During the time the prince remained in Loch Boisdale, he was kept in a perpetual state of alarm by the vessels of war which hovered off the coast of South Uist. At one time no less than fifteen sail were in sight; and two of them having entered the Loch, Charles and his companions abandoned the boat, and fled to the mountains. The vessels having gone out to sea, Charles and his party returned to the boat, in which they had left a small stock of provisions; and having taken out the sails for the purpose of covering them, they lay in the fields two nights on the south side of the Loch. Removing the third night farther up the inlet, they passed two other nights in the same way, suffering all the time the greatest privations. Hitherto the military had not visited South Uist; but information was brought on the last of these days to Charles, that a party, under Captain Caroline Scott, an officer celebrated, along with General Hawley, Major Lockhart, and others for his cruelties, had just landed at the head of a body of 500 regulars and militia, within a mile and a half of the place where Charles then was. On receiving this alarming intelligence, Charles instantly resolved to separate his party; and leaving O'Sullivan, Macleod, and Burke, with the boatmen, to shift for themselves, he and O'Neil went off to the mountains, carrying only two shirts along with them. The faithful Macleod was so affected at parting that he shed tears.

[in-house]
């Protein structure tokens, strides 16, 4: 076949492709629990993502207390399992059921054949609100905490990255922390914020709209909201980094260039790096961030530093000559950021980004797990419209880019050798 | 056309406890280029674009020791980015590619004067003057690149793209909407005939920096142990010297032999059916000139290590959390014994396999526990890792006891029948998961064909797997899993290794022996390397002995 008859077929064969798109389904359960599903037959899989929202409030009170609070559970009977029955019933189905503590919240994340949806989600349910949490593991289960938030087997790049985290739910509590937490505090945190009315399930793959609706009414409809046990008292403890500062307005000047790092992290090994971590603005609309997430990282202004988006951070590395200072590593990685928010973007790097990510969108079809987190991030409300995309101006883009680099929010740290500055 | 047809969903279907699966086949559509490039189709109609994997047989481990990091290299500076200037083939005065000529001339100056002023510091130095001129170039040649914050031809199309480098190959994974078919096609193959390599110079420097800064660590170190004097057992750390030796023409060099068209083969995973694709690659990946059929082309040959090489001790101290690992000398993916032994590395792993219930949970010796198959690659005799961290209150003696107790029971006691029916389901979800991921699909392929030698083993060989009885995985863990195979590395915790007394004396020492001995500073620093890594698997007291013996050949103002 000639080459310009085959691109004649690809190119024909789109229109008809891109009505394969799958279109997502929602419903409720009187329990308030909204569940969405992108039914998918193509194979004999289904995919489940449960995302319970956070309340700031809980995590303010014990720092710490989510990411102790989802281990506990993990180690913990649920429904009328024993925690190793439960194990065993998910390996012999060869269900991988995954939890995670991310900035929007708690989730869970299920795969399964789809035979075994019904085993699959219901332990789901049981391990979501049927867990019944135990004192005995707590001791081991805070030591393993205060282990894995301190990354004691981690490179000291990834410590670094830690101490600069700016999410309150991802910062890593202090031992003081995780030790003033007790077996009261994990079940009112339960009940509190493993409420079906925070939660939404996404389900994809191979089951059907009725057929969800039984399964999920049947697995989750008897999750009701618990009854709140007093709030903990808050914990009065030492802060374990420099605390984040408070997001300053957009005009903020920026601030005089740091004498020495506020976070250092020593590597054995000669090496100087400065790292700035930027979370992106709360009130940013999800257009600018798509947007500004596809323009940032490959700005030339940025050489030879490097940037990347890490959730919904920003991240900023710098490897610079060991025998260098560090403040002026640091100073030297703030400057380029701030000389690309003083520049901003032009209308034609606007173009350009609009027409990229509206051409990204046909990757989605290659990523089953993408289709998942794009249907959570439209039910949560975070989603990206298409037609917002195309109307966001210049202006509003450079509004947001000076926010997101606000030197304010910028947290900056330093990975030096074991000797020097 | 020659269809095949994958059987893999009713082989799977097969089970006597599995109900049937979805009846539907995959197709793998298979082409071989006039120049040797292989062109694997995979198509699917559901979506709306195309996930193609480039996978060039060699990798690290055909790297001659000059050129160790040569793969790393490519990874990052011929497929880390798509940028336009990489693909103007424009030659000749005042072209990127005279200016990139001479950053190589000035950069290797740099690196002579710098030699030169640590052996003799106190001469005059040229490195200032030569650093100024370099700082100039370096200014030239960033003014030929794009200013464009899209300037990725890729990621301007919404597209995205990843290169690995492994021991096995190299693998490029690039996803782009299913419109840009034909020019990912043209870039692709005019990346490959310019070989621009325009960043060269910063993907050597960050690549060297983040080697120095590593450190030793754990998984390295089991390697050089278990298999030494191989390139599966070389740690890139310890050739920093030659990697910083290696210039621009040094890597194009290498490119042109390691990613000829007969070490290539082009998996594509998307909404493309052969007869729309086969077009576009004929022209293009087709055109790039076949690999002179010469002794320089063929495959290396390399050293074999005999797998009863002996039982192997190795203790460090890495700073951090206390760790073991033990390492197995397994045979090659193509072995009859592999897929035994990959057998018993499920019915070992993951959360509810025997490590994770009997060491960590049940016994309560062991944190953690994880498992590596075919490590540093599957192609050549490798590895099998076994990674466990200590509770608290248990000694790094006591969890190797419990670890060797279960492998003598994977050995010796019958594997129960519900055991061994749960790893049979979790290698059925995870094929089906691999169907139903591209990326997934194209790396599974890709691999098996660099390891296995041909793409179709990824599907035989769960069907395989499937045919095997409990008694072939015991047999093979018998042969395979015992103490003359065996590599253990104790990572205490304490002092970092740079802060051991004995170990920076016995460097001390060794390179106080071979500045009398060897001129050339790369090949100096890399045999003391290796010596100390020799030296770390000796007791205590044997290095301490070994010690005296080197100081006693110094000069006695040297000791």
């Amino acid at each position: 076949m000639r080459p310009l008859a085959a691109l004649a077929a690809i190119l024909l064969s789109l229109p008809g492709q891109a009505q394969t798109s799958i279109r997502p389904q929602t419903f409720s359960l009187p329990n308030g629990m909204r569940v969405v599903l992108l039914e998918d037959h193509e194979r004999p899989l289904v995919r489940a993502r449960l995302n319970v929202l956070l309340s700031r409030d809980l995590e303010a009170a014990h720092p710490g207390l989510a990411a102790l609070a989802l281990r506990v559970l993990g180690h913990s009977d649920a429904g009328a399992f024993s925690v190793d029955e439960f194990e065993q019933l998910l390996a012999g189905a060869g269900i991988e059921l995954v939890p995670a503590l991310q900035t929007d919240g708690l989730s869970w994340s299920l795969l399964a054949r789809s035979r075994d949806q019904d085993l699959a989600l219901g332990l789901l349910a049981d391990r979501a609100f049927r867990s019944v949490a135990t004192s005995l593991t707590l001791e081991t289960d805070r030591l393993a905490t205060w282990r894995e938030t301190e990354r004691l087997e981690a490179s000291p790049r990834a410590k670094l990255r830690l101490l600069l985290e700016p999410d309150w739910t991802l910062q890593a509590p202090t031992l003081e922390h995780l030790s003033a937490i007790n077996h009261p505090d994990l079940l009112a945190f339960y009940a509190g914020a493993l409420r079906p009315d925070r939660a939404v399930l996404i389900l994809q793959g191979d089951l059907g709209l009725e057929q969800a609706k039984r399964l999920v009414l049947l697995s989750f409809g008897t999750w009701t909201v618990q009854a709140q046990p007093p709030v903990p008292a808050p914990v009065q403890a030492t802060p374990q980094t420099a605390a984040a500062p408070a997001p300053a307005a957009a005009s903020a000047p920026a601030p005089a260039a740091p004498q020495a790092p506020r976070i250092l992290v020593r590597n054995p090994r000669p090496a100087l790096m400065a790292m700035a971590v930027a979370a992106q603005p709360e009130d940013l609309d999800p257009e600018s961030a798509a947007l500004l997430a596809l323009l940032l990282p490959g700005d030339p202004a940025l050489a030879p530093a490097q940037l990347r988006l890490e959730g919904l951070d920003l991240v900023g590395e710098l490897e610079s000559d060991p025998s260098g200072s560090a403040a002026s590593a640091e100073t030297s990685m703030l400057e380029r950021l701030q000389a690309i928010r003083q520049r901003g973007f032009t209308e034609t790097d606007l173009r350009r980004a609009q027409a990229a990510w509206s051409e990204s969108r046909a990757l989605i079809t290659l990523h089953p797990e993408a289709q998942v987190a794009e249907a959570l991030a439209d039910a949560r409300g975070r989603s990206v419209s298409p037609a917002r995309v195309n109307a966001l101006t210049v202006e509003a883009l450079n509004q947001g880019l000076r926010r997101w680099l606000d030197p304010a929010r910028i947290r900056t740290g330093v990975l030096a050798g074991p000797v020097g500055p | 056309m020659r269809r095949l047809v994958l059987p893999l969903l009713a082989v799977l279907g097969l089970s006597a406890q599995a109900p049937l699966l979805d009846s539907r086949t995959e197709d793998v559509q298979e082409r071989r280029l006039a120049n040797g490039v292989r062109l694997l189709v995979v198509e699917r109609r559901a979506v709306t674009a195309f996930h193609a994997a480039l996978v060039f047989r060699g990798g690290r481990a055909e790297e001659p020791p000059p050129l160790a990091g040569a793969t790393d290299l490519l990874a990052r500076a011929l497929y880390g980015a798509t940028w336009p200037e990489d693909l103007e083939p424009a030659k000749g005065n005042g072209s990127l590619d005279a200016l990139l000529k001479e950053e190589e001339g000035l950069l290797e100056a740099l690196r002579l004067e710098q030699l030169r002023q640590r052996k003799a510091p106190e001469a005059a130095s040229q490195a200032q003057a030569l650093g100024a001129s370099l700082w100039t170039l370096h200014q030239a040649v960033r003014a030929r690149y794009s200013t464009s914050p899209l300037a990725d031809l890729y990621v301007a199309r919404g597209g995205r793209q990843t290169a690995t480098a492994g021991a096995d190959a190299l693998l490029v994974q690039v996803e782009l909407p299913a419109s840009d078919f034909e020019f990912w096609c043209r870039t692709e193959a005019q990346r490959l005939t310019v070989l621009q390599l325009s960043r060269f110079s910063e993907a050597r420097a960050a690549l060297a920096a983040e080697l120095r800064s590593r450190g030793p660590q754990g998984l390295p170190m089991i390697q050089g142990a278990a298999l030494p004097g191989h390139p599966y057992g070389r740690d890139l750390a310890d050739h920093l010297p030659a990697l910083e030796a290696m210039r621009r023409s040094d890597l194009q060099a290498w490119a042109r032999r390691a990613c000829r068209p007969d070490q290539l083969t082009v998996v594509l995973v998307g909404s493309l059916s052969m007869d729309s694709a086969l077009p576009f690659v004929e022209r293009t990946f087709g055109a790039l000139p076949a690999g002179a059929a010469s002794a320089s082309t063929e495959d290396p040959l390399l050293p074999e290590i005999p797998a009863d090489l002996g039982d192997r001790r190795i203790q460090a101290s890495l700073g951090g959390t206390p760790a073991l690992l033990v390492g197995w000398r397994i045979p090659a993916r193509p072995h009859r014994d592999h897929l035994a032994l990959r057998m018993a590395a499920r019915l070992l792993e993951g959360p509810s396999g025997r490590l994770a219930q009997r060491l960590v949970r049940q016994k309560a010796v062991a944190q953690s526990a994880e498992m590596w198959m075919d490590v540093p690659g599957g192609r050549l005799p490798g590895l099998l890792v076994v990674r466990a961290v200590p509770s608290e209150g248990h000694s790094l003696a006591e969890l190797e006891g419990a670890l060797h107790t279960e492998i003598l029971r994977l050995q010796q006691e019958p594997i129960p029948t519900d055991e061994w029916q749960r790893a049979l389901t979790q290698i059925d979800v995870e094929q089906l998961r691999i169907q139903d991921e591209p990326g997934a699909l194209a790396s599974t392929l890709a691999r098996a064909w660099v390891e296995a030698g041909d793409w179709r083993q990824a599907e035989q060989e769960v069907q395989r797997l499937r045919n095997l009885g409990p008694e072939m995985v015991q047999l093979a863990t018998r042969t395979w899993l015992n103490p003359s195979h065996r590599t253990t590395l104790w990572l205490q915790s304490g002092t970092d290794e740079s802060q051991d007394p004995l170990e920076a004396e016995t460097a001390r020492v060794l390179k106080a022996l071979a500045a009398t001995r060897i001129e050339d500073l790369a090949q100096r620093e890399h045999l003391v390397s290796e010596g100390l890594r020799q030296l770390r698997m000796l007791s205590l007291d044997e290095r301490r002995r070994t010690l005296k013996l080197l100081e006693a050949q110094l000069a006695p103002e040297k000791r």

(Macleod was taken prisoner a few days afterwards in Benbecula, by Lieutenant Allan Macdonald, of Knoch, in Sleat, in the island of Skye. He was put on board the Furnace, and brought down to the cabin before General Campbell, who examined him most minutely. The general asked him if he had been along with the Pretender? "Yes", said Donald, "I was along with that young gentleman, and I winna deny it". "Do you know", said the general, "what money was upon that gentleman's head? - No less a sum than thirty thousand pounds sterling, which would have made you and your family happy for ever". "What then?", replied Donald, "what though I had gotten it? I could not have enjoyed it for two days. Conscience would have gotten the better of me; and although I could have gotten all England and Scotland for my pans, I would not have allowed a hair of his body to be touched if I could hinder it, since he threw himself upon my care". Campbell observed that he could not much blame him. Donald was sent to London, but released on the 10th of June, 1747. When he arrived in Leith from London, on his return to Skye, he had no money to carry him thither; but his wants were supplied by the Rev. Robert (afterwards bishop) Forbes, an Episcopal clergyman in Leith, who set a subscription on foot in that town, and in Edinburgh, "to make out", as the bishop says, "for honest Palinurus, if possible, a pound sterling, for every week he had served the prince in distress; and", continues the worthy bishop, "I thank God I was so happy as to accomplish my design directly". In acknowledgement of his fidelity, Donald was presented by Mr John Walkinshaw of London, with a large silver snuff-box, handsomely chased, and doubly gilt in the inside. Upon the lid of this box there was the representation of an eight-oared boat, with Donald at the helm, and the eight rowers making their way through a very rough and tempestuous sea. The Long island is seen in the distance upon one of the extremities of the lid, and the boat appears to be just steering into Rossinish, the point of Benbecula where Charles landed after leaving Lochnanuagh. On the other end of the lid there was a landscape of the end of the isle of Skye, as it appears opposite to the Long island, on which the sites of Dunvegan and Gualtergill are marked. The clouds were represented as heavy and lowering, and the rain descending; and above the clouds, i.e. near the hinge, the following motto was engraved:- "Olim haec meminisse juvabit. Aprilis 26to, 1746". Upon the bottom, and near the edge of the lid, was this inscription, - "Quid Neptune, paras? Fatis agitamur iniquis". The following words were engraved on the bottom of the box:- "Donald Macleod of Gualtergill, in the isle of Skye, the faithful Palinurus, aet 68, 1746". Below which there was a representation of a dove with an olive branch in its bill. Donald never put any snuff into this box, and when asked the cause by Mr Forbes, he exclaimed, "Sneeshin in that box! Na, the diel a pickle sneeshin shall ever go into it till the King be restored; and then, I trust in God, I'll go to London, and then I will put sneeshin in the box, and go to the Prince, and say 'Sir, will you take a sneeshin out o' my box"').